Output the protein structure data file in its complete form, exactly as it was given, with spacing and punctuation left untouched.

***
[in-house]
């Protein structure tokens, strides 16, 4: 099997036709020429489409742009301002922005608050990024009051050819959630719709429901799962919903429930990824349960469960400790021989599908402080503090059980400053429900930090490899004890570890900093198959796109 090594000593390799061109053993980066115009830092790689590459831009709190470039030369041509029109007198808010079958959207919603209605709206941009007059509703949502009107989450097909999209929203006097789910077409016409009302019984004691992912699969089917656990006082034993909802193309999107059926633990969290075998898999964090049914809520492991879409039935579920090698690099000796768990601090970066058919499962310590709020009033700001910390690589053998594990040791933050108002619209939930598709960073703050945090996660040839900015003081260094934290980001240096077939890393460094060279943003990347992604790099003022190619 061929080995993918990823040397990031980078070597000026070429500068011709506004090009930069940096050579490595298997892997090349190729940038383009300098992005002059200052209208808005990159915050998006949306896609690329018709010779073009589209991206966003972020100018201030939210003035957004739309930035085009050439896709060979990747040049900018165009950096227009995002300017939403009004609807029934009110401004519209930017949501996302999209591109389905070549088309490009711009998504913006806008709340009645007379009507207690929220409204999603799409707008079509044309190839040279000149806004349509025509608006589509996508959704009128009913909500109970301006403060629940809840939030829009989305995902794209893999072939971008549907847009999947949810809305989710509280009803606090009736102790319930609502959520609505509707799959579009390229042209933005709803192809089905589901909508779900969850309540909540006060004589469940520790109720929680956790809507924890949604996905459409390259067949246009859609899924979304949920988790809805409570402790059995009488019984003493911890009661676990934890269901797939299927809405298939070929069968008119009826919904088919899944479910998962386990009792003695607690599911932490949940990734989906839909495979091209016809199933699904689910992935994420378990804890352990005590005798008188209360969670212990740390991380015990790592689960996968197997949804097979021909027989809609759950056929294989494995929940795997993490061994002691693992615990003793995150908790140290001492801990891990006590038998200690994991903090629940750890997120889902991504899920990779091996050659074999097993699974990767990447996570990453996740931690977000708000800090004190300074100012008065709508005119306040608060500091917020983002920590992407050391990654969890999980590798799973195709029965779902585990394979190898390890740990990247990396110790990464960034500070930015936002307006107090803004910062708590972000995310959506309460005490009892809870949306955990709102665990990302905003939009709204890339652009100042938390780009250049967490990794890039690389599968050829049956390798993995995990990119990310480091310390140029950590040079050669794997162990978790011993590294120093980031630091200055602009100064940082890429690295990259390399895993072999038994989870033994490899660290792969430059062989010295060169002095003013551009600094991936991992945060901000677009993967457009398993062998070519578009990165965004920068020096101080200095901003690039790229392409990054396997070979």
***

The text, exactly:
[in-house]
């Protein structure tokens, strides 16, 4: 099997036709020429489409742009301002922005608050990024009051050819959630719709429901799962919903429930990824349960469960400790021989599908402080503090059980400053429900930090490899004890570890900093198959796109 090594000593390799061109053993980066115009830092790689590459831009709190470039030369041509029109007198808010079958959207919603209605709206941009007059509703949502009107989450097909999209929203006097789910077409016409009302019984004691992912699969089917656990006082034993909802193309999107059926633990969290075998898999964090049914809520492991879409039935579920090698690099000796768990601090970066058919499962310590709020009033700001910390690589053998594990040791933050108002619209939930598709960073703050945090996660040839900015003081260094934290980001240096077939890393460094060279943003990347992604790099003022190619 061929080995993918990823040397990031980078070597000026070429500068011709506004090009930069940096050579490595298997892997090349190729940038383009300098992005002059200052209208808005990159915050998006949306896609690329018709010779073009589209991206966003972020100018201030939210003035957004739309930035085009050439896709060979990747040049900018165009950096227009995002300017939403009004609807029934009110401004519209930017949501996302999209591109389905070549088309490009711009998504913006806008709340009645007379009507207690929220409204999603799409707008079509044309190839040279000149806004349509025509608006589509996508959704009128009913909500109970301006403060629940809840939030829009989305995902794209893999072939971008549907847009999947949810809305989710509280009803606090009736102790319930609502959520609505509707799959579009390229042209933005709803192809089905589901909508779900969850309540909540006060004589469940520790109720929680956790809507924890949604996905459409390259067949246009859609899924979304949920988790809805409570402790059995009488019984003493911890009661676990934890269901797939299927809405298939070929069968008119009826919904088919899944479910998962386990009792003695607690599911932490949940990734989906839909495979091209016809199933699904689910992935994420378990804890352990005590005798008188209360969670212990740390991380015990790592689960996968197997949804097979021909027989809609759950056929294989494995929940795997993490061994002691693992615990003793995150908790140290001492801990891990006590038998200690994991903090629940750890997120889902991504899920990779091996050659074999097993699974990767990447996570990453996740931690977000708000800090004190300074100012008065709508005119306040608060500091917020983002920590992407050391990654969890999980590798799973195709029965779902585990394979190898390890740990990247990396110790990464960034500070930015936002307006107090803004910062708590972000995310959506309460005490009892809870949306955990709102665990990302905003939009709204890339652009100042938390780009250049967490990794890039690389599968050829049956390798993995995990990119990310480091310390140029950590040079050669794997162990978790011993590294120093980031630091200055602009100064940082890429690295990259390399895993072999038994989870033994490899660290792969430059062989010295060169002095003013551009600094991936991992945060901000677009993967457009398993062998070519578009990165965004920068020096101080200095901003690039790229392409990054396997070979």